by Tony Avent
illustration by Ippy Patterson
Since Raleigh is known as the City of Oaks, most residents like to think they can identify oak trees, but when I show Henry’s oak to garden visitors, their jaws drop to an unnatural position. Then, after a head shake, they all repeat the same line: “That’s not an oak!”
Oaks are a fascinating group of trees belonging to the beech family (Fagaceae), which are often far different from the few species that most area residents know.
Common oaks in and around Raleigh include white oak, (Quercus alba), red oak (Quercus rubra), water oak (Quercus nigra), Southern red oak (Quercus falcata), willow oak (Quercus phellos), pin oak (Quercus palustris), and saw tooth oak (Quercus acutissima).
Long ago, plant taxonomists split oaks into three different groups, called genera. These include Quercus, which has 600 species; Cyclobalanopsis, which has 150 species; and the stone oaks of the genus Lithocarpus, which has 300 species. While Quercus has both deciduous and evergreen oaks, all lithocarpus and cyclobalanopsis oaks are evergreen.
The easiest way to tell a stone oak from a “regular oak” is by the flowers. We all recognize the flowers of our local Quercus oaks: The dangling, golden-brown, slim flower clusters that share their pollen with our noses and vehicles in spring, around the time of leaf emergence.
Stone oaks flower much later in the year, and do so with upright sprays of flowers.
I first met Lithocarpus henryi many years ago at Woodlanders Nursery in South Carolina, which has been the source of most of the Henry’s oaks planted throughout the country.
Lithocarpus henryi was born, however in South Central China, where the original plants still reside in forests at 5,000- to 7,000-foot elevations.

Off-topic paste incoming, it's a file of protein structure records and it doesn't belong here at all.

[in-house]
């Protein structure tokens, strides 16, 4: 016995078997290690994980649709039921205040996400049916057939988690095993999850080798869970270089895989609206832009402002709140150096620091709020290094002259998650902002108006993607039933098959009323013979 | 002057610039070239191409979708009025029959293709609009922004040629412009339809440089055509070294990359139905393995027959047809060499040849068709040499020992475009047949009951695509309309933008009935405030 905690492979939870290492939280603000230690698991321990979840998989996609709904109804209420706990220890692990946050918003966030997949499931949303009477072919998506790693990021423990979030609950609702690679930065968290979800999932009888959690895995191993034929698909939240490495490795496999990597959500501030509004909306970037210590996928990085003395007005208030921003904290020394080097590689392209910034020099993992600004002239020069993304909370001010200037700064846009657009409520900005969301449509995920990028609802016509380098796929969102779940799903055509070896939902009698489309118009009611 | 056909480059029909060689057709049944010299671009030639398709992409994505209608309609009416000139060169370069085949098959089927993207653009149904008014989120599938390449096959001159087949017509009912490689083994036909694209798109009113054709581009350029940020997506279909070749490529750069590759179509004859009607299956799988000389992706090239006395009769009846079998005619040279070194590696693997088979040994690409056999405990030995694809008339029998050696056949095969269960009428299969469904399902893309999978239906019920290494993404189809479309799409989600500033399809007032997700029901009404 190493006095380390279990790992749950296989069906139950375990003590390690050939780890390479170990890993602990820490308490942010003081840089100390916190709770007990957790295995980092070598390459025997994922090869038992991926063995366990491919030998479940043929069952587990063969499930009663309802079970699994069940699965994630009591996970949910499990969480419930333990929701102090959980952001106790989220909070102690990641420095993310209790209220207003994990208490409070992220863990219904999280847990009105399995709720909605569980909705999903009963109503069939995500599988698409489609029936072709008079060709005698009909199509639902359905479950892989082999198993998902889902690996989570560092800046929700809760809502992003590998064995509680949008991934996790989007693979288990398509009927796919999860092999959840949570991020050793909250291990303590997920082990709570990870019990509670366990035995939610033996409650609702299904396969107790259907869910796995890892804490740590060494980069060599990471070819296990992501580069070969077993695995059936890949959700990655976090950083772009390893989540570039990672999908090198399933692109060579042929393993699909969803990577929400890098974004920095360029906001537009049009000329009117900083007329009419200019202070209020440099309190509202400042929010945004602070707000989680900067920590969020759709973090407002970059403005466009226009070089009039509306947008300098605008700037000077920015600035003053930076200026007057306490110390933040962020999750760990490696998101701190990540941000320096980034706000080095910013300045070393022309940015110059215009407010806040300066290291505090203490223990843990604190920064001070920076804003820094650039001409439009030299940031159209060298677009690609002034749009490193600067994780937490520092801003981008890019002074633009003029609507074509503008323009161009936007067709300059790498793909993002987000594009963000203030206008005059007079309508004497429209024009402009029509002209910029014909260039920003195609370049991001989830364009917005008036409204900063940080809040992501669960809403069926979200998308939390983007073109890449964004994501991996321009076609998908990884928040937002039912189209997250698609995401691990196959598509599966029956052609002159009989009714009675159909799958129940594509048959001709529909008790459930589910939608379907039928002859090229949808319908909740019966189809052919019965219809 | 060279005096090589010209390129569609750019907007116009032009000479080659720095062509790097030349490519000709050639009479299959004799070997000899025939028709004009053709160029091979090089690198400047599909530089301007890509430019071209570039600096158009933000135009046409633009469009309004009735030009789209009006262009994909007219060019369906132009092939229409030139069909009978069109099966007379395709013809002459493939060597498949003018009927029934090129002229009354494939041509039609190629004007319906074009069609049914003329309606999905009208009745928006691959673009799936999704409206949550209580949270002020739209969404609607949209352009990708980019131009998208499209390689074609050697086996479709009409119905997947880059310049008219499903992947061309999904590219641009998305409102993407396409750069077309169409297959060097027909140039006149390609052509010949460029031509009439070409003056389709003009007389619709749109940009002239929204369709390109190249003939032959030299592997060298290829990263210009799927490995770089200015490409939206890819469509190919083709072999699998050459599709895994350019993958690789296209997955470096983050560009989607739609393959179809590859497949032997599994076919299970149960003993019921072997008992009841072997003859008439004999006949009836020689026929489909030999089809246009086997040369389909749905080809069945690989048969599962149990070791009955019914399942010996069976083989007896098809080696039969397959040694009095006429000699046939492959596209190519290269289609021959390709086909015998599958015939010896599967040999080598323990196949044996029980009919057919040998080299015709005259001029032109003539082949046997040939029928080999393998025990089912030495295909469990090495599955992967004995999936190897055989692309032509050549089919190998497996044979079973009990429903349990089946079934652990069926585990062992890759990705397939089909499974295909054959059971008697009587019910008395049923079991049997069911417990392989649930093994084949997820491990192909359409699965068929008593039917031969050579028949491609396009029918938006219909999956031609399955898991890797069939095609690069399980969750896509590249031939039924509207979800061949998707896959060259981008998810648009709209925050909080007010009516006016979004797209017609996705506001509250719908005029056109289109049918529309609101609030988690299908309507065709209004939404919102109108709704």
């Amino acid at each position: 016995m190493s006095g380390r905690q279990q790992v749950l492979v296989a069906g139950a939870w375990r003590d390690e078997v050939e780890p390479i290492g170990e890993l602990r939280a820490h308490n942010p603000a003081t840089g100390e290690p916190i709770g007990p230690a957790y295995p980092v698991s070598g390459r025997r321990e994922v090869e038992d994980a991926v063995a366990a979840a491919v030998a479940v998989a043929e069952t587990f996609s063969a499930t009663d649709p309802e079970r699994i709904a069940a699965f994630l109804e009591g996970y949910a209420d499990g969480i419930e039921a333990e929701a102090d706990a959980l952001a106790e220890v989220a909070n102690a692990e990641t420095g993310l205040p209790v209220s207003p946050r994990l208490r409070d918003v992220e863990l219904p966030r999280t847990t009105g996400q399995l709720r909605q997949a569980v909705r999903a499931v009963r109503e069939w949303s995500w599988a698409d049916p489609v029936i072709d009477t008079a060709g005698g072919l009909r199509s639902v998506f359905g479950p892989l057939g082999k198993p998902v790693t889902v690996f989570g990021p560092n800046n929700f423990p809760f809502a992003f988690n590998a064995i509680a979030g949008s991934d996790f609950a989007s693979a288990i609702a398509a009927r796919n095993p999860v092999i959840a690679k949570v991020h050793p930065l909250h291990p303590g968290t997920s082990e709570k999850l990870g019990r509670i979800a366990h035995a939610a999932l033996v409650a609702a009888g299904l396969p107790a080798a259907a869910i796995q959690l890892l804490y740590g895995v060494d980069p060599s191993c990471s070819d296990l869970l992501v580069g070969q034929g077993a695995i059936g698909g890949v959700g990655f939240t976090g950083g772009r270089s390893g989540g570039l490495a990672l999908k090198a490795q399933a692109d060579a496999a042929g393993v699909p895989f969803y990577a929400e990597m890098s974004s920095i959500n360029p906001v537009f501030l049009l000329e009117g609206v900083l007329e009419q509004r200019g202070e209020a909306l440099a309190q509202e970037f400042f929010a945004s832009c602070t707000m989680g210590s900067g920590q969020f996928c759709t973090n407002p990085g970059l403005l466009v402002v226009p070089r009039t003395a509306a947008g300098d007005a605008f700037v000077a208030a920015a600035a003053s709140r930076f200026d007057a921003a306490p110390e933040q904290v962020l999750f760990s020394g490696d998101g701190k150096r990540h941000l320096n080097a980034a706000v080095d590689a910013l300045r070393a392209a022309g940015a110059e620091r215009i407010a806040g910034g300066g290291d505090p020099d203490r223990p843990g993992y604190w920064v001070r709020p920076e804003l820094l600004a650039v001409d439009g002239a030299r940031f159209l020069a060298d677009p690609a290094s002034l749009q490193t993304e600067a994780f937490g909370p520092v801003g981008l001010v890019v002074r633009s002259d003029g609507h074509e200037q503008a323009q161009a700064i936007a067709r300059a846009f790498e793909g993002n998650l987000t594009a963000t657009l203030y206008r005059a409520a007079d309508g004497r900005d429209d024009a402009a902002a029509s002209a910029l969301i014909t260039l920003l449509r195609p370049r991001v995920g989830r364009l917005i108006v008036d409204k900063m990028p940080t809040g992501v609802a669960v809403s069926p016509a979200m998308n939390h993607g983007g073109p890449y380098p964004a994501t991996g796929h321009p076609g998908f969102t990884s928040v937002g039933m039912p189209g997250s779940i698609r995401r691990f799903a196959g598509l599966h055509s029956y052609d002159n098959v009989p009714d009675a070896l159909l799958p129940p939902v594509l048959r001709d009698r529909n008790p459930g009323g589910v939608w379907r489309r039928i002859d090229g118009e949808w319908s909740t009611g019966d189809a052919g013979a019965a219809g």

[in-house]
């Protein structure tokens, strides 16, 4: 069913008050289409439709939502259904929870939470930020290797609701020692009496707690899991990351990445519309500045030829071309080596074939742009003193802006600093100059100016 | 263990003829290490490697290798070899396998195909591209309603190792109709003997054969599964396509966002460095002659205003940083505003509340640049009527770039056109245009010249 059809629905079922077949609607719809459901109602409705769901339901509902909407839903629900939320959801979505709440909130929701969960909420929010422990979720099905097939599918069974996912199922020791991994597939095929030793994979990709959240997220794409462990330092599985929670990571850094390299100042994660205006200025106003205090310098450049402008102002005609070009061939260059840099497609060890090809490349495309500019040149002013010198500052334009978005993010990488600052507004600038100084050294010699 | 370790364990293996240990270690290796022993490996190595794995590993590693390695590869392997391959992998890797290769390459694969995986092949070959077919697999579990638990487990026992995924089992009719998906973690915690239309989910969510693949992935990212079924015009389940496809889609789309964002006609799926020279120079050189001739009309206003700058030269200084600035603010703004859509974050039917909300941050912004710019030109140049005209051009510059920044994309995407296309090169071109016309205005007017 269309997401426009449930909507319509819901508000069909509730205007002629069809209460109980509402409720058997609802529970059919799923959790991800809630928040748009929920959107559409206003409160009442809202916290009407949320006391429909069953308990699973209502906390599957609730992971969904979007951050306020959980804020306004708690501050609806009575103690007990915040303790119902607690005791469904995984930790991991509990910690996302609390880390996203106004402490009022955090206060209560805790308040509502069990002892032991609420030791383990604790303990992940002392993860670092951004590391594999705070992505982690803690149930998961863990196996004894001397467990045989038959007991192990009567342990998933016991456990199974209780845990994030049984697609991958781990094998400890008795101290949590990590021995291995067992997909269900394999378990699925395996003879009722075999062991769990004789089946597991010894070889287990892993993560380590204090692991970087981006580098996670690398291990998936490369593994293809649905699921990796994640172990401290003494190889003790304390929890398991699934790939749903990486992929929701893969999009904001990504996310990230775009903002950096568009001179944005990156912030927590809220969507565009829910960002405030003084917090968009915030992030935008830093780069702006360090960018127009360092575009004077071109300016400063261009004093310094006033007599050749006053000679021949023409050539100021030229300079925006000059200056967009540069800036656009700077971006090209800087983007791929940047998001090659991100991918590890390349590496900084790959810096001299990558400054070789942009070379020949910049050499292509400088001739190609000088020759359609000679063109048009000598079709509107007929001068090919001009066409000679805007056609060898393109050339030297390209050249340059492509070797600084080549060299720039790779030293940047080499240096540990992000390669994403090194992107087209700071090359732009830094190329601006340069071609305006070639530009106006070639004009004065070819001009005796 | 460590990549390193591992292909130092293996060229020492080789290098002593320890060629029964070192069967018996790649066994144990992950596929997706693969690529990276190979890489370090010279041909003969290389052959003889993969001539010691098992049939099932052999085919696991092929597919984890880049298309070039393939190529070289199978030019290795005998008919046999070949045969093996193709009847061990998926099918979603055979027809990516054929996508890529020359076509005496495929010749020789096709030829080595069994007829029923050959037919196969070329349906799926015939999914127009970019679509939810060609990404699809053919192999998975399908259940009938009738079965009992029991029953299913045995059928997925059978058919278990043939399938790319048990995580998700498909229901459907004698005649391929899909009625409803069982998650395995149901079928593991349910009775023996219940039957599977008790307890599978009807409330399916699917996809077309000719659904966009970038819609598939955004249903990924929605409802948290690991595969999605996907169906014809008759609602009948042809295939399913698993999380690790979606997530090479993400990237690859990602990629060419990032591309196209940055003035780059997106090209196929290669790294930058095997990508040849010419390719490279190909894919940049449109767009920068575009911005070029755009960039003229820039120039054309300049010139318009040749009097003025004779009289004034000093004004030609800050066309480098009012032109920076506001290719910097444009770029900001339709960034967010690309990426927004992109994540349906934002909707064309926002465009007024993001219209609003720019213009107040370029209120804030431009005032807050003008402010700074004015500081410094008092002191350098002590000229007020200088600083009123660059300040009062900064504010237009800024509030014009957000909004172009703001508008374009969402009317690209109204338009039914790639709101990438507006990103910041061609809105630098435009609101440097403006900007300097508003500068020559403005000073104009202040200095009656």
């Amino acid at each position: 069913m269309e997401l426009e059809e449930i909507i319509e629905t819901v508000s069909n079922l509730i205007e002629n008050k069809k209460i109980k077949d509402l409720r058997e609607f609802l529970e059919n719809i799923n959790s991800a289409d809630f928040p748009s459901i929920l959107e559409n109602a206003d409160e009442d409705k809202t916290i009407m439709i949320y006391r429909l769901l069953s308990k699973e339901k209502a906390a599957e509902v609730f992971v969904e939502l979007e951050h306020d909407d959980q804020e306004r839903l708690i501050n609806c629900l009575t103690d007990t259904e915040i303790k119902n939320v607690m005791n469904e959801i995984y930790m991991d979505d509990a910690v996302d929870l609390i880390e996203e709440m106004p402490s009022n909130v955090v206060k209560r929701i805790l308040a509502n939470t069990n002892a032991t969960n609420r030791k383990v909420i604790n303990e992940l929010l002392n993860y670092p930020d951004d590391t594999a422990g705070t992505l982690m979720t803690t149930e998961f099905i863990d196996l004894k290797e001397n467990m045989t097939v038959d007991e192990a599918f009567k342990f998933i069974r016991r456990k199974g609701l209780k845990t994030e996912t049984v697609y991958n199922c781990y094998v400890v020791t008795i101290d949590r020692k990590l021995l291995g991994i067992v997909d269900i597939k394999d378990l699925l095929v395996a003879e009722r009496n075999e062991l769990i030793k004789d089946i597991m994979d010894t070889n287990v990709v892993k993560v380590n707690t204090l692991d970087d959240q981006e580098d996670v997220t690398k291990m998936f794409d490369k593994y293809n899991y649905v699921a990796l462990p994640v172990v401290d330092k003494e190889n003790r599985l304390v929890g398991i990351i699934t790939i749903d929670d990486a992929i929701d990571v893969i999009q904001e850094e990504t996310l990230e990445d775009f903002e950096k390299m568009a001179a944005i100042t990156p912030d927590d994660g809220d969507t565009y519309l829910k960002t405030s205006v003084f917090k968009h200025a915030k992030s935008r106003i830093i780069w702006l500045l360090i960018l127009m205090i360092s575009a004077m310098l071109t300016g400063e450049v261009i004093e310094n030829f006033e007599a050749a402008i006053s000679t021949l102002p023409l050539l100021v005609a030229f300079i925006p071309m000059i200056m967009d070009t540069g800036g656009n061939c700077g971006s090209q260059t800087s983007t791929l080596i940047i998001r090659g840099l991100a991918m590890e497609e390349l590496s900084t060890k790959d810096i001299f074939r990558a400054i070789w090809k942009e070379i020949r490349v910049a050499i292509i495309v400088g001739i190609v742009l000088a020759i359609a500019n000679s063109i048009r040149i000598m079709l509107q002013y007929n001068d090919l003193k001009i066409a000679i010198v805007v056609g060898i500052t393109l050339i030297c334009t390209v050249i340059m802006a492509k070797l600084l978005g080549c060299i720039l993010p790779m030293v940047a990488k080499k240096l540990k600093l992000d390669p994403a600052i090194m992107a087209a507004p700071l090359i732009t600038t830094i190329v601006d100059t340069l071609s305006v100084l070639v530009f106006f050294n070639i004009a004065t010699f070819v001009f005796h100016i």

I planted my Henry’s oak in 1990, and in the subsequent 23 years, it has made a striking 25-foot tall specimen. The one-foot diameter trunk is dark grey, blotched with silver, and the limbs are laden with thick, immaculate, glossy, dark-green, lance-shaped, plastic-like, evergreen, eight-inch-long leaves. I’d grow Lithocarpus henryi for the foliage even if it didn’t bloom, but it also has amazingly beautiful flowers.
For us, Henry’s oak flowers twice yearly: The first time in mid-June, then again in mid-October. Its showy, upright, branched flower panicles are adorned with dozens of the tiny ivory white flowers. We’ve found the subsequent acorn set is – strangely – quite sparse in our climate.
You’ll find Henry’s oak planted occasionally around Raleigh, most notably in some of our city parks, thanks to retired city horticulturist Noel Weston.
As we embrace plant diversity in the same way we embrace human diversity, I hope you’ll consider adding this or one of the many other lesser-known oaks to the City of Oaks. In the meantime, consider a weekend excursion south to Aiken, S.C., to see one of the largest public oak collections in the country. Of course, if you’re one of those overly obsessive folks who want to grow them all, you can join the International Oak Society – a group of mad (in a good sense of the word) oak collectors.